I'd think since you have a good relationship with her otherwise, that eventually she'll come to realize that you mean no harm and hopefully will learn to enjoy the process.  

    If all else fails, unfortunately you'll have to administer the medication periodically to accomplish the task but I do think it's possible to get her to a point where she isn't fighting you.  It will take time, for sure but slow and steady is the way to regain her trust about this particular type of care.  

    BTW, we have the same problem with there being no groomers who will work with cats anywhere near us.  Although Cocoabean is a good "patient" there have been a few times over the years where I really could have used a professional.  Once, she got a piece of poo stuck on her britches but good, ugh was so gross and tangled.  She wanted me nowhere near her butt!  Took a long time to work it out, with small scissors, the mat cutter and a lot of patience too.  

    One last thing is can your vet shave her down? Starting from scratch might make sense.

    Good luck, I do hope this gets easier for you! 
     
    Last edited: Jan 19, 2017
    silverpersian purraised this.

  3. sivyaleah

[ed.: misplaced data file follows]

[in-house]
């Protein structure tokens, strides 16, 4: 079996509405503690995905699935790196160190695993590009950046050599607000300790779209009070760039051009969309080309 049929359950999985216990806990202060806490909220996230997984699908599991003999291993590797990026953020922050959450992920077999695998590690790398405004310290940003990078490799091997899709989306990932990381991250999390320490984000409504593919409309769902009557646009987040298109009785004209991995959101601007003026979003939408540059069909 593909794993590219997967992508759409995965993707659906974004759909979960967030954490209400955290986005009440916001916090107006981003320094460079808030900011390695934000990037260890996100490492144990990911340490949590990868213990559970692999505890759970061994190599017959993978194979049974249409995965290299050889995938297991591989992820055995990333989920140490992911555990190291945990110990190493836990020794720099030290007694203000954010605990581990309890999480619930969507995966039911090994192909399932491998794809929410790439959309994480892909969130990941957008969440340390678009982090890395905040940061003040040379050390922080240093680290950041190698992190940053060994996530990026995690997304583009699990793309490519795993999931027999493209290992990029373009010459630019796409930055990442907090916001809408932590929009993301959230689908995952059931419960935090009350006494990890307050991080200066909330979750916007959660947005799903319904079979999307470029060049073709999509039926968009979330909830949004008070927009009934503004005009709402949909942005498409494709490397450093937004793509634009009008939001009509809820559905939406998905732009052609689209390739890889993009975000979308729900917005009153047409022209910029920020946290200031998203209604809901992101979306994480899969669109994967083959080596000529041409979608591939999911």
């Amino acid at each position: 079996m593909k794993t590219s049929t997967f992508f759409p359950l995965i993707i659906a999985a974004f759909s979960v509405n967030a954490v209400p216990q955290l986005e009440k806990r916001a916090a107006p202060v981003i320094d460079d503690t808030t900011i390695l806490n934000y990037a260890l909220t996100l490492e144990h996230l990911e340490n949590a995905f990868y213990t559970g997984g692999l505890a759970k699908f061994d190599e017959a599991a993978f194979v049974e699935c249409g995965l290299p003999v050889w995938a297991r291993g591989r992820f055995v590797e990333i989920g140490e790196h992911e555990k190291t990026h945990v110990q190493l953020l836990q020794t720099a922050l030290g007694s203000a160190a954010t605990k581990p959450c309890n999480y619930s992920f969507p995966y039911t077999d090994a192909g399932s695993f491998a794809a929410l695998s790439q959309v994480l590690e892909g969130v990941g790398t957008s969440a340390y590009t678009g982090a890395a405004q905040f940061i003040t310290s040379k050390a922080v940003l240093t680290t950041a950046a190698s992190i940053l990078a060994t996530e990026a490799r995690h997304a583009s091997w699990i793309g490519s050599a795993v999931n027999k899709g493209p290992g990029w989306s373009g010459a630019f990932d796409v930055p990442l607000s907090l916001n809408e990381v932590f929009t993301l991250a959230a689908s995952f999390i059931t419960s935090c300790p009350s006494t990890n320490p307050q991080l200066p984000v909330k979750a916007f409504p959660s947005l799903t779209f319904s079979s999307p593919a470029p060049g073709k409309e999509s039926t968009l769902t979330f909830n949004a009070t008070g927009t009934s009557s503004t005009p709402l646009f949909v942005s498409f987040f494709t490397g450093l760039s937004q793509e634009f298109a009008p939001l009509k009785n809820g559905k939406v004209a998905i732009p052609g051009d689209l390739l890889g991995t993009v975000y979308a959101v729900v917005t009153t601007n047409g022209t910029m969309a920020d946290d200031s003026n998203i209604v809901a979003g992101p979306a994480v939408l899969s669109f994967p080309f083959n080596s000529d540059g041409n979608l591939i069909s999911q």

sivyaleah TCS Member Veteran

    4,258
    1,506
    Dec 16, 2011
    New Jersey
    Oops sorry kept referring to your cat as "she".  OOPS! He!
     
    silverpersian purraised this.

  4. posiepurrs

    posiepurrs TCS Member Top Cat

    1,585
    2,658
    Jan 11, 2015
    Western Massachusetts, USA
    The post above has some good advice. I would have the vet shave him down and start while he has no coat. I have one girl that I used to sedate to groom, but now we just do it in segments until I have her shaved down. She looks ridiculous for awhile but at least i don't lose much blood that way. She is the only one of my cats that are shaved regularly because she has never gotten used to grooming and is dangerous to groom. I never placed her in a pet home because I knew no one would put up with her (except me). I started grooming her at 6 weeks so by age 8.5 she should have adjusted. Pretty silver in your icon photo - silver and golden Persians are my passion.
     
    sivyaleah and silverpersian purraised this.

  5. sophie1

    sophie1 TCS Member Alpha Cat

    559
    170
    Aug 16, 2013
    I've got a Siberian who hates grooming too, and it's been quite a long process figuring out how to go about it.  Unfortunately he mats frequently (year-round).